From a steep sell-off to new all-time highs, 2020 has been a turbulent year in the stock market. COVID-19 vaccine progress is encouraging, but there remains a lot of uncertainty as to how the economy will function in 2021.

Investors looking for new opportunities may want to consider NextEra Energy (NYSE:NEE)and Equinor (NYSE:EQNR). Each offers a combination of income and growth by paying quarterly dividends and investing heavily in wind energy. Here's how.

An offshore wind farm in Dutch waters.

Image source: Getty Images.

1. NextEra Energy

NextEra Energy has been one of the most unique growth stories in the renewable energy space. As a regulated utility, NextEra features the rare combination of growth from new investments and predictable inflows from existing infrastructure that support its dividend. This balance has allowed NextEra to allocate as much as $28 billion toward new projects between 2019 and 2022.

NextEra's leading renewables portfolio is the result of over 20 years of investments. But the company has been ramping up renewable spending even more over the past few years. In the third quarter, it added a record 2.2 GW of signed contracts to its renewables backlog (1.44 GW of net new additions). This brings its total renewable backlog to over 15 GW, which is more than its entire existing renewable portfolio. 

Wind energy is NextEra's largest renewable investment. As of the third quarter, new wind energy projects and wind repowering (updating old wind farms) accounted for 80% of 2019 to 2020 renewable contracts. Wind comprises over half of NextEra's renewables backlog. 

NEE Total Return Level Chart

NEE Total Return Level data by YCharts

NextEra Energy is one of the safest ways to invest in wind energy. As an established utility, it has the capital to invest in large-scale regulated renewable energy investments that should return the same steady stream of free cash flow that its fossil fuel projects generate. The company has a dividend yield of 1.9% and 26 consecutive years of dividend increases, earning it a coveted spot on the list of Dividend Aristocrats.

2. Equinor

Equinor is Norway's premier oil and gas company. Formerly known as Statoil, Equinor has spent decades producing oil and gas from the Norwegian portion of the North Sea, one of the world's largest and most mature offshore plays. Today, Equinor is leveraging its offshore engineering expertise by developing one of the world's largest offshore wind portfolios.

Like NextEra, Equinor will use its core business to fund capital-intensive renewable projects. The company currently produces about 2 million barrels of oil per day, but has 6 billion barrels of oil equivalent -- a measure of oil and natural gas -- in reserves with a breakeven price of less than $35 per barrel. That's 30% lower than the current oil price and is competitive with long-term oil price forecasts. 

2020 has been a challenging year for Equinor, so it divested 50% of its U.S. wind projects -- Beacon Wind and Empire Wind -- to BP. The partnership looks to be a good move because it gives Equinor a decent chunk of change in the short term without deterring the company from its long-term goals. Equinor expects to book the profit in the first quarter of 2021. 

In terms of project development, Equinor is forecasting it can earn 8% to 12% nominal unlevered returns from its renewable projects. These are the returns it expects to earn without factoring in taxes, investment fees, inflation, and financial leverage through debt. It plans to grow its capacity from 0.5 GW in 2019 to 4 GW to 6 GW in 2026. And then 12GW to 16 GW in 2035. Management is serious about making these projects a reality. The company got a new CEO in August who is prioritizing offshore wind.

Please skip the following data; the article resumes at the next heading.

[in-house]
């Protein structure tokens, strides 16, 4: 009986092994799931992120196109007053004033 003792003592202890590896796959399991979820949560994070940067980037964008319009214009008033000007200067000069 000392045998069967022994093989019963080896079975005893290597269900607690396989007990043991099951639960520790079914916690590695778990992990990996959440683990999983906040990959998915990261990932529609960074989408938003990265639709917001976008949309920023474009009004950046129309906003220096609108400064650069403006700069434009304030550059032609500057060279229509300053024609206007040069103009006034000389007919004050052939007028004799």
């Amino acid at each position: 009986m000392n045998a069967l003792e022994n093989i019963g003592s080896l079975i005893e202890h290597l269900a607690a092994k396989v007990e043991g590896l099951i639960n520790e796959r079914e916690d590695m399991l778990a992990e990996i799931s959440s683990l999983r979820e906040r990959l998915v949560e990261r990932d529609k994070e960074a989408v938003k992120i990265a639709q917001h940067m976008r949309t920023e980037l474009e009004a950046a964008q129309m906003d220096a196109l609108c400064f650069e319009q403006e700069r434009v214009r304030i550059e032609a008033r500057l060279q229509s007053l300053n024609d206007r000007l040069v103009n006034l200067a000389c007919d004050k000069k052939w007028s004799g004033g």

When approaching Equinor, investors should keep in mind that offshore wind is a relatively new industry. Projects can take years due to permits and construction, and the payoff can take even longer. The upside is that Equinor has an early first-mover advantage into what could be a big industry. It believes that Europe will produce 450 GW from offshore wind by 2050, 212 GW of which will come from the North Sea. And given Equinor's experience in the North Sea, it's perfectly positioned to take advantage of this tailwind. Equinor yields 2.1%.

The perfect tailwind

Offshore wind energy is still in the beginning stages of its growth spurt. According to the IEA, offshore wind provided just 0.3% of global power generation in 2018. But under the group's Sustainable Development Scenario, capacity could more than quadruple by 2025 and then double between 2025 and 2030. This leaves plenty of opportunities to catch its tailwind.

NextEra Energy is playing the safe route when it comes to investing in renewables -- building infrastructure and then locking in steady streams of regulated cash flows. As an oil and gas company, Equinor lacks the consistent performance of a utility. But offshore wind is a perfect fit for Equinor, and the company has shown every indication that it's dedicated to investing in it for the long term. Investors picking up equal parts of both stocks will enjoy a 2% dividend yield while gaining exposure to two different ways of investing in wind energy.

This article represents the opinion of the writer, who may disagree with the “official” recommendation position of a Motley Fool premium advisory service. We’re motley! Questioning an investing thesis -- even one of our own -- helps us all think critically about investing and make decisions that help us become smarter, happier, and richer.